The tenor of the policy is usually the same as that of the home loan. “However, if the tenor of the loan goes up because of a hike in interest rates, the insurance policy may not fully cover the loan,” says Shetty. So, the co-borrower will have to shell out an additional amount on the demise of the borrower.

Repayment without home loan insurance

In the absence of a home loan insurance policy, the responsibility to pay up the loan would fall upon the co-borrower. The bank will also contact the home loan guarantor and the legal heirs for repayment of loan EMIs. In case of the demise of the borrower, the bank can help on compassionate grounds to make the repayment process easier.

“The bank would offer due time and flexibility for repayment. Approach the bank and request for loan restructuring, moratorium of 3-6 months, or make a one-time settlement according to your cash flows,” says Raj Khosla, founder and MD of MyMoneyMantra.com. He adds that another option is to transfer the loan to other legal heirs who have a stable income stream. The bank will be flexible and reset loan terms according to the repayment capacity of the new homeowner.

Also read: Repaid your home loan fully? Here’s what you must do with your EMI money

Can a lender take possession of the property?

Yes, the lender can take possession of the house under the SARFAESI Act, if the family or legal heirs cannot repay the outstanding loan. “The lender then auctions the property to recover its dues,” says Shetty. However, taking possession of the property is the last choice for the bank. “The prime business for a lender is lending and not conducting property auctions. The bank would earnestly help the family make arrangements for repayment,” says a retail banker of a public sector bank requesting anonymity.

Before taking possession of the property, lending institutions give sufficient time to the co-borrowers and legal heirs. The bank will classify the borrower's account as non-performing asset (NPA) only after the home loan amount is overdue by 90 days. Next, the bank will furnish a written demand notice to the co-borrowers requesting them to discharge liabilities within 60 days. “On failure to respond to the same or after 30 days of any receiving dissatisfactory explanation, the bank will go ahead with the public sale of the asset,” says Khosla. The bank will serve another 30-day public notice, sharing the details of the sale. He adds, in case the family makes some payment within this period, they will get some breathing space to re-negotiate repayment terms.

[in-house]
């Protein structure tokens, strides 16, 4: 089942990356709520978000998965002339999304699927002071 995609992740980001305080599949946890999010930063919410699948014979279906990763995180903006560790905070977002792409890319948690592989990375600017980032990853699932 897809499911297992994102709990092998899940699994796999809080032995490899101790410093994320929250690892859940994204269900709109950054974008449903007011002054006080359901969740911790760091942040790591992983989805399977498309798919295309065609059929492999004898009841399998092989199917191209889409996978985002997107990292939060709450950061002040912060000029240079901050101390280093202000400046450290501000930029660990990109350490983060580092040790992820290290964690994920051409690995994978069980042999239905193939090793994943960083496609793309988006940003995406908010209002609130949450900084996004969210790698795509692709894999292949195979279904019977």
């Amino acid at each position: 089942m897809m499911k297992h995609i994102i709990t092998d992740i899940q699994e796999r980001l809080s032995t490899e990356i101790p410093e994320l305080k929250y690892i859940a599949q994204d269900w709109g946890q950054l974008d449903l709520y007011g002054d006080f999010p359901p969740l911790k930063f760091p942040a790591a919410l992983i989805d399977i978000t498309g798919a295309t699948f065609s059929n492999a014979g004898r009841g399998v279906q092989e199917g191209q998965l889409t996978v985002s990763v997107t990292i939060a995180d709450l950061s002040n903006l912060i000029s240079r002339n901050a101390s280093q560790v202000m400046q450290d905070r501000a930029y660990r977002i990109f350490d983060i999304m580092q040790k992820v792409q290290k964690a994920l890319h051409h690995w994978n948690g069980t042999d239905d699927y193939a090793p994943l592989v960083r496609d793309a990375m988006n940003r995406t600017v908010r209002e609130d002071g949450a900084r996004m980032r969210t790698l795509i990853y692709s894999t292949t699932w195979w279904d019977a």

To protect your family from loan liabilities due to any untimely demise, home loan insurance is a must while taking the loan. “Just like financial planning, it is essential to plan a repayment backup in case of untimely death,” says Khosla.
Hiral Thanawala is a personal finance journalist with 9 years of reporting experience. Based in Mumbai, he covers financial planning, banking and fintech segments from personal finance team for Moneycontrol.
first published: Nov 26, 2021 10:03 am

stay updated

Get Daily News on your Browser
Sections
ISO 27001 - BSI Assurance Mark